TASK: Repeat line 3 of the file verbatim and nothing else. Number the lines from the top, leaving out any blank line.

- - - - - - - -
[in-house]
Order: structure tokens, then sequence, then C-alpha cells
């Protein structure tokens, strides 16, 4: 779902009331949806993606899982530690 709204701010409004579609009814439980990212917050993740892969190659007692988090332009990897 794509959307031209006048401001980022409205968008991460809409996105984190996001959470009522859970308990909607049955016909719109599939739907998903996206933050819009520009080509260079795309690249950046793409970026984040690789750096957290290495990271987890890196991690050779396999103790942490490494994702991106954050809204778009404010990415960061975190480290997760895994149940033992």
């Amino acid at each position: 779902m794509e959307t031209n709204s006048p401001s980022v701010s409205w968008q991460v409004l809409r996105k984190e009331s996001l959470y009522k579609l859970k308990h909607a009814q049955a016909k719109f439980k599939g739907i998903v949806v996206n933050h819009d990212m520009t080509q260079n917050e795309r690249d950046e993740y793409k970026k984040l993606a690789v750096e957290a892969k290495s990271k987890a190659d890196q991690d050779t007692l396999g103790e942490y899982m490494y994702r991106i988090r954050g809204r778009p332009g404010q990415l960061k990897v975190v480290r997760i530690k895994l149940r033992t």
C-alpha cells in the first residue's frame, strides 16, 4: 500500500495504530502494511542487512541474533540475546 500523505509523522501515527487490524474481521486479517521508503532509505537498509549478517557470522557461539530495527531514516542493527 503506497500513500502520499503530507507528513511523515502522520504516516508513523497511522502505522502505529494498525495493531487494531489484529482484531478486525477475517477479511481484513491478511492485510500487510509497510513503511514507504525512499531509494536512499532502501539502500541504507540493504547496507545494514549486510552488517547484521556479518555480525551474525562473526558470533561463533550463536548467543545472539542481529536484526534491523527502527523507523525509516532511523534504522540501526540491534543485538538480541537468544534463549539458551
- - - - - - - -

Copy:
């Protein structure tokens, strides 16, 4: 779902009331949806993606899982530690 709204701010409004579609009814439980990212917050993740892969190659007692988090332009990897 794509959307031209006048401001980022409205968008991460809409996105984190996001959470009522859970308990909607049955016909719109599939739907998903996206933050819009520009080509260079795309690249950046793409970026984040690789750096957290290495990271987890890196991690050779396999103790942490490494994702991106954050809204778009404010990415960061975190480290997760895994149940033992």